3. Errors and Omissions Coverage

One step beyond garage-keeper’s liability is errors and omissions coverage (E&O).

Your garage-keeper’s policy takes care of comprehensive and collision, but what if damage occurs due to faulty work by your mechanics? Or the car suffers a mechanical breakdown due to defective parts?

That’s why you need E&O.

The two types of insurance policies we discussed above don’t cover faulty work or defective products. These types of repairs are specifically mentioned in the fine print of most garage-keeper’s contracts.

Why You Need E&O Insurance

You are responsible for any problems caused by the work done in your shop.

Say a customer comes in for a simple tire rotation, but your mechanic doesn’t tighten the bolts securely.

Later, a tire comes off while they’re driving. Your business is at fault for any damage to the customer or their car.

An inexpensive E&O insurance policy gives you the peace of mind of knowing one mistake won’t threaten your business.

You may also like: Alternatives to COBRA: 5 Alternatives You Haven’t Considered

4. Commercial Property Insurance

Mechanic tools

How much work can you do without the tools you’ve added to your inventory over the years?

Business property insurance covers the equipment you own or rent, as well as any income and operating expenses lost when they’re damaged.

Almost everywhere you set up shop, there’s the potential for a catastrophic event or weather occurrence to happen. What if that blizzard/hurricane/earthquake/other natural catastrophe rolled through your town and ruined your equipment?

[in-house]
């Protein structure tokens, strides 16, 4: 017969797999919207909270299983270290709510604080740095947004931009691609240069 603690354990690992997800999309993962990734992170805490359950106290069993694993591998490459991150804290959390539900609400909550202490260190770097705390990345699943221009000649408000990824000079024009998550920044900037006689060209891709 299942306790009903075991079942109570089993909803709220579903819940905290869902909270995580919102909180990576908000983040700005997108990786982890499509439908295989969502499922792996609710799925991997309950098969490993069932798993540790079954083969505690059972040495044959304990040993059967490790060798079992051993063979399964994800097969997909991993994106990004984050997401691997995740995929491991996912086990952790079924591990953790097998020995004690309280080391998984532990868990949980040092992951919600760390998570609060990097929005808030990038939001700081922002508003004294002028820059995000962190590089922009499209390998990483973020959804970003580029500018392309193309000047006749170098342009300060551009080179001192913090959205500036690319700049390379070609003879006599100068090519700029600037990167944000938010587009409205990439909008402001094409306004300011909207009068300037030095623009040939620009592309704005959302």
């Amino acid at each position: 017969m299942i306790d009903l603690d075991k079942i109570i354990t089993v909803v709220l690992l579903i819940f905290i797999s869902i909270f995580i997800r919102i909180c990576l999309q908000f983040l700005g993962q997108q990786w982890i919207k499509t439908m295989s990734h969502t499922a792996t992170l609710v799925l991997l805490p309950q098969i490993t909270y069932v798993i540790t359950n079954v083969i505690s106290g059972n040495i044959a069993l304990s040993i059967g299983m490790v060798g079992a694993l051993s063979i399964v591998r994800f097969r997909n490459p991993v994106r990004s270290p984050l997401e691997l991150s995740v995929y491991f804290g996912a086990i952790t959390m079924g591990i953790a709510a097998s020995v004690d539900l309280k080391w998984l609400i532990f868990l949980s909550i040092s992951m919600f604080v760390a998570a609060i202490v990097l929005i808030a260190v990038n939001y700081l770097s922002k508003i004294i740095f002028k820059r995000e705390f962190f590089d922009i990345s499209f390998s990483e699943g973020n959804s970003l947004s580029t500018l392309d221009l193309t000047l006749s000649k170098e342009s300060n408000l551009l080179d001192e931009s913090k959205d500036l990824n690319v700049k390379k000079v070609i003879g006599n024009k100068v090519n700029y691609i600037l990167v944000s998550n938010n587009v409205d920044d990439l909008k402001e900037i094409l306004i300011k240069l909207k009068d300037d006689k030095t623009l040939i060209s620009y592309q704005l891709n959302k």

While you’re waiting for it to be repaired or replaced, you’re losing income. You still have overhead and operating expenses to cover, even though your garage is out of commission for a while.

This type of commercial auto repair insurance helps you replace damaged property as fast as possible, and it gives you income in the meantime.

If you don’t use it, that’s wonderful; but if you need it, it’s worth the small insurance cost.

Tip: Some insurance agencies offer business owner policies (BOPs) that include general liability and business property insurance. These policies can help you save money on insurance expenses.

5. Workers’ Comp Coverage

If you have any employees or hire subcontractors, you’re going to need workers’ comp coverage, especially in a mechanic shop. The potential for one of your team to get injured is higher there than in many other jobs.

(You should have workers’ comp if you work alone, too, as it can protect your income if an injury prevents you from making money. We’ll discuss that in section #7 below.)

Some states require that you have workers’ compensation coverage in place before you can conduct business. The statutes in your state determine the features your policy needs to include.

What Your Policy Covers

Workers’ compensation insurance gives employees the medical coverage necessary to get their injuries or impairments treated fast. It also provides them partial income while they’re unable to work.

The policy’s minimum limitations are up to your state. When you talk to the insurance agent, they’ll be able to guide you as to what you must have, and what you might want to consider.

Your state’s workers’ compensation department should have a list of minimum coverage on its website. Insurance prices range depending on many factors, but each policy is broken down into installment payments.

Note: Some insurance sellers pitch “ghost policies” as a way to bypass state requirements without paying high costs, but that’s not always the best idea. Read our article on ghost insurance for more info.

6. Health Insurance

Female mechanic

Up until now, we’ve focused on the insurance policies necessary to protect your auto repair shop and employees.

However, your health is equally important.

Health insurance is vital for a small business owner. A small cold can put you out of work for days. The sooner you visit the doctor, the faster you can be back on your feet.

The Importance of Healthcare Insurance